Saturniid larvae are diverse in shape and color and each species is different. They may be green, clear, smooth or fuzzy. The Io moth larva, native to Missouri's hardwood forests, grows to 2 inches long and is covered with branched, green spines with black tips. If you handle one, you'll likely feel a painful sting. They don't have stingers, but their "hairs" break and dispatch a mild toxin.

Other Saturniid larvae depend on camouflage for survival and mimic the seed pods of their host tree or shrub. Still others have no camouflage at all and rely, instead, on simply tasting bad. They eat leaves from their host plants that make them gustatorily unappealing to predators.

Eventually the larvae molt to the pupal stage-a dormant stage between larvae and adulthood. Almost all Saturniid species-including the cecropia, luna and Io moth-spin silken cocoons with material produced by special glands; hence the name giant silk moth. The cocoon provides a cloth that protects the pupa through the winter. Cocoons may hang from twigs, be attached lengthwise to a branch, dangle from one end, or be tucked into the fold of a few adjoining leaves.

Other larvae drop to the ground beneath their host tree and spin their cocoons under the cover of dead leaves. Luna moth cocoons, for example, are always found in the leaf litter below the trees or shrubs where they spent the summer eating. The cocoon of the polyphemus, another giant moth found in Missouri, rests in both trees and the leaf litter on the ground. A few Saturniid species spend the winter in a burrowed chamber in the soil.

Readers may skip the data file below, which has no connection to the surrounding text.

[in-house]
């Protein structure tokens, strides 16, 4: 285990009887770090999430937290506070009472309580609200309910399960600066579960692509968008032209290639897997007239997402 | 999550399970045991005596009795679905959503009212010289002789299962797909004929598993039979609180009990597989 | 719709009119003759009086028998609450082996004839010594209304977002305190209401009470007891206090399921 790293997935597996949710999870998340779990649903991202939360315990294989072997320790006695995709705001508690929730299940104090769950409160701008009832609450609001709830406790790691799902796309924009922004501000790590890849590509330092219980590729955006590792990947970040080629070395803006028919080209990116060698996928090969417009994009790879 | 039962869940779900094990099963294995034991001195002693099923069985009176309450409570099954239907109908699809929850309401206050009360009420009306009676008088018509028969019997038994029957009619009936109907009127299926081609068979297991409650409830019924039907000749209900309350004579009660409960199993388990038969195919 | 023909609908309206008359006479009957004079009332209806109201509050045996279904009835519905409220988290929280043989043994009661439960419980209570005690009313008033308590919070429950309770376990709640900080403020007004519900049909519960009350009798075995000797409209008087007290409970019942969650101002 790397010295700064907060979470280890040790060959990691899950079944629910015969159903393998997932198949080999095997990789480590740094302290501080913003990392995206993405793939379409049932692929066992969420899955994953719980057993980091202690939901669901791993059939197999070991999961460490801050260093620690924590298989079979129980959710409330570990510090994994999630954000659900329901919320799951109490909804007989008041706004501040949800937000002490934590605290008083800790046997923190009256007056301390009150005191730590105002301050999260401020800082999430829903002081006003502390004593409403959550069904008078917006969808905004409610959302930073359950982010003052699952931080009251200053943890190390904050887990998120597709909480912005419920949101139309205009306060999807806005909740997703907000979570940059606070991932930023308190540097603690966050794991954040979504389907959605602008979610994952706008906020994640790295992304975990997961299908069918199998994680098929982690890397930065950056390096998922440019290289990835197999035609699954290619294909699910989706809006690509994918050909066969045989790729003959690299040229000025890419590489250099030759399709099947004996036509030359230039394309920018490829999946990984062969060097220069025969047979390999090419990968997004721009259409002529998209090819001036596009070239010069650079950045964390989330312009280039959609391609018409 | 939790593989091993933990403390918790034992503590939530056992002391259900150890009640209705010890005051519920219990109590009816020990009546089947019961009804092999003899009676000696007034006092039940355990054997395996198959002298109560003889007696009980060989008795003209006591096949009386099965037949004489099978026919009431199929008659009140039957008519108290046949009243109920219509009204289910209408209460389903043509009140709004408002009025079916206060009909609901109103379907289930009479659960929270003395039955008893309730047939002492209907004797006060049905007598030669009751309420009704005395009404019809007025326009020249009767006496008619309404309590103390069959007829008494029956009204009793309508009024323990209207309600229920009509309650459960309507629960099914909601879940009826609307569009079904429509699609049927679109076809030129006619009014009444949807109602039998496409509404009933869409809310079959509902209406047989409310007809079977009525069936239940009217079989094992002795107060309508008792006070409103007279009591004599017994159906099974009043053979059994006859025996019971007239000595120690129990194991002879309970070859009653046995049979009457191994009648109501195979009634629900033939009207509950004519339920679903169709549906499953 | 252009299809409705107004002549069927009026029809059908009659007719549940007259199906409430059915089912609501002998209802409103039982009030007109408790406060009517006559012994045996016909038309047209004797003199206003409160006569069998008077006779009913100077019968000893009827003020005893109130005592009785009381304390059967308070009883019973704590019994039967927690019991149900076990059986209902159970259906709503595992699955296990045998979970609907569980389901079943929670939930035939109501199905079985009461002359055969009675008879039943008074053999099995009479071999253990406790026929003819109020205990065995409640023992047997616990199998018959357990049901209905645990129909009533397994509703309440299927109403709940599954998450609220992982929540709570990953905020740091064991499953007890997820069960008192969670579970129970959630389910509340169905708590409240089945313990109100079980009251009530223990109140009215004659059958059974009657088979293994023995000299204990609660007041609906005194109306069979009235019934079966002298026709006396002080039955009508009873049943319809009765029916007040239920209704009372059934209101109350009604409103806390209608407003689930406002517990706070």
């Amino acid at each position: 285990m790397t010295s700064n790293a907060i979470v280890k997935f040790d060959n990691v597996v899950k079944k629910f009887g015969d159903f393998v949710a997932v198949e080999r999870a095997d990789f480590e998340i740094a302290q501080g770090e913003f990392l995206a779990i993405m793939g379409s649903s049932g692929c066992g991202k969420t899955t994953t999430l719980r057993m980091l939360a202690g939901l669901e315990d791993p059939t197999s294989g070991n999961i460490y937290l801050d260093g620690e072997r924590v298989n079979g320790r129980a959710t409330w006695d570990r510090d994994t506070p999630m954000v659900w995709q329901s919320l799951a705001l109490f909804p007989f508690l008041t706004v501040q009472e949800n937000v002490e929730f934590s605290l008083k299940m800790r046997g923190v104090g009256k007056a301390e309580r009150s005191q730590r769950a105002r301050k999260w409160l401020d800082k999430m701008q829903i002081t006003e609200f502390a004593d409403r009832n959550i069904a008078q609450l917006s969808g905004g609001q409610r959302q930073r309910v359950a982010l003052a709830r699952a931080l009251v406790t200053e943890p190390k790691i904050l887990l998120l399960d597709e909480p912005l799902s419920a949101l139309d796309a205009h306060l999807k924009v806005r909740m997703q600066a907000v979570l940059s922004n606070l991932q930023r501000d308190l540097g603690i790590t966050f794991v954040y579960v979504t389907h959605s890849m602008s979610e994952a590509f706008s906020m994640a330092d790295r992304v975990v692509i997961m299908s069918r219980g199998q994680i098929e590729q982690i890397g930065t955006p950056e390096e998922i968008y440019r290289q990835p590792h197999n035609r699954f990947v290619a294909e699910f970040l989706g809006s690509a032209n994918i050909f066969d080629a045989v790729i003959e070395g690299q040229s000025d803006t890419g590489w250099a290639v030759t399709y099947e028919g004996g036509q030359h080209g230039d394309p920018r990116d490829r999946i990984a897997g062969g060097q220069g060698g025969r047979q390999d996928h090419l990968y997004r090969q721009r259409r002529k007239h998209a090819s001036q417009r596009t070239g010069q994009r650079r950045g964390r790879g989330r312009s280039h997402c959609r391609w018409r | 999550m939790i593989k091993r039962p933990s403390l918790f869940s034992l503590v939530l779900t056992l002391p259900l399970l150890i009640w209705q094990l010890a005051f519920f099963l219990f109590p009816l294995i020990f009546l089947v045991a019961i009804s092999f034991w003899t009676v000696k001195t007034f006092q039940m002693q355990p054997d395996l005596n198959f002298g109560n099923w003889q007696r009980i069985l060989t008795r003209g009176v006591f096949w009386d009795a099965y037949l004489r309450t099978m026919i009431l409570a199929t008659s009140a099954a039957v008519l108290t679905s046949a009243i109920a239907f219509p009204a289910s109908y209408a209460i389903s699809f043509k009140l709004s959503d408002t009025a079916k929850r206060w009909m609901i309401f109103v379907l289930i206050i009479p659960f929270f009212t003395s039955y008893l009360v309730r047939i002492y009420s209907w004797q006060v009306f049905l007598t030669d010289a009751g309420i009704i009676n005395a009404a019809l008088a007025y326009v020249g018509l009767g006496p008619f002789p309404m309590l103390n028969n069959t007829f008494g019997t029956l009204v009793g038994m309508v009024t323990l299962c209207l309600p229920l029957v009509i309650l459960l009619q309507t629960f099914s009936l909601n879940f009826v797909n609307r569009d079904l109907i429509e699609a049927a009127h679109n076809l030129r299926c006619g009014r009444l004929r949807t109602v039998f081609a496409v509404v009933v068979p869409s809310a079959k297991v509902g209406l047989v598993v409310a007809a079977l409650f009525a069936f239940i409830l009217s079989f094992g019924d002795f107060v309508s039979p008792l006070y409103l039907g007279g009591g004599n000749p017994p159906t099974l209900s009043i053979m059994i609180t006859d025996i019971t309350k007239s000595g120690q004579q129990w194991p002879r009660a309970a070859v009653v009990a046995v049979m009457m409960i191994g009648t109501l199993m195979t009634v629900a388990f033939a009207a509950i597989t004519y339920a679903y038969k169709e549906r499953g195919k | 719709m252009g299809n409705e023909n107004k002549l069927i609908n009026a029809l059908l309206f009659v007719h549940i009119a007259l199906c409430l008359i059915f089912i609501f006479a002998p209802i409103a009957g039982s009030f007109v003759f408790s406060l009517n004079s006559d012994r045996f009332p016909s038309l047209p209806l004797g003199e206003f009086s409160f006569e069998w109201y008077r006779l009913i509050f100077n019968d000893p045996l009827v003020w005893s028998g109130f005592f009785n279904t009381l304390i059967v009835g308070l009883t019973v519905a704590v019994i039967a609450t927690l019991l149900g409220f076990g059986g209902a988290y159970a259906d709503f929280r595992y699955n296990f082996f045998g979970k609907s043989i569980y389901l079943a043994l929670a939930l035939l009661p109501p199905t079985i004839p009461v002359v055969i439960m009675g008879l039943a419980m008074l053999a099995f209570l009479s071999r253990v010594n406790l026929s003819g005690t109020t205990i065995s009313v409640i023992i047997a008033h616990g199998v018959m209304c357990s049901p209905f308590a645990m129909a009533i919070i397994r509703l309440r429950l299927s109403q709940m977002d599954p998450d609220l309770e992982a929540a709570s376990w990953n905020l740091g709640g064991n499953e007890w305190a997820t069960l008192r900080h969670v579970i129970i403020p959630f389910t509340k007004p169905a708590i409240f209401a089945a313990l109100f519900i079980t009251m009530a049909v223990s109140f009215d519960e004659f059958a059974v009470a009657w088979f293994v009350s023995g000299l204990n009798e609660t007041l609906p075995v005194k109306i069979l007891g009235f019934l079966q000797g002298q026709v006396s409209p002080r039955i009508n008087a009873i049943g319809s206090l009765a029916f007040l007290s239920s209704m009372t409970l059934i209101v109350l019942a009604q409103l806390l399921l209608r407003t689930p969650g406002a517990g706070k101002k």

After a cold winter hanging high in a tree or nestled in a chamber just underground, how do the giant moths know it's time to come out of the cocoon? Generally, the wintering pupae respond to external stimuli or changes in the environment. The pupa of the luna moth, for example, is thought to have a clear "window" feature on its head that allows it to measure length of daylight.

Other saturniids respond to temperature changes. Still others, raised in a laboratory, were found to respond little to changing light and temperature, appearing to rely instead on a punctual internal clock. At the right moment the moth breaks open its cocoon and crawls to a nearby safe spot to spread its wings.

A moth's legs, antennae and body are fully developed. Only its wings require attention. The moth immediately anchors itself to a nearby branch and allows its wings, which resemble small flaps, to hang down and harden. The moth has to accomplish this in minutes, or the wings harden into useless, semi expanded flaps. If this happens, the moth will never fly, and its chances of mating or laying eggs is next to none.

People often say the new moth is giving its wings time to "dry out." In fact, they don't emerge from the cocoon wet. When dragonfly nymphs molt, for example, their exoskeletons actually harden under water. It is more accurate to describe a Saturniid's wings as "hardening" rather than drying.

Fully formed, a giant silk moth looks like you could pet it. But don't! Their soft velvety wings are made up of thousands of tiny, fragile scales. Under a microscope, they appear to be layered like roof tiles. Even the striking "fur" on their bodies is made up of elongated scales.

Some Saturniids in Missouri are active during the day. However, the best time to try to see the biggest and most dramatic species-the cecropia, luna or polyphemus-is in the wee hours between 3 a.m. to just before sunrise.

Whether a day or night-time flyer, a giant silk moth must accomplish its life's work-procreation-in about one week. That's how long the velvety adult Saturniid moths live. None of that precious time is spent eating because, unlike most lepidoptera, the adult Saturniids have no functioning mouth parts. There's no time for eating when you have to negotiate pheromones, locate a mate, find the right host plant, lay hundreds of eggs, be so beautiful and die-all within a few days.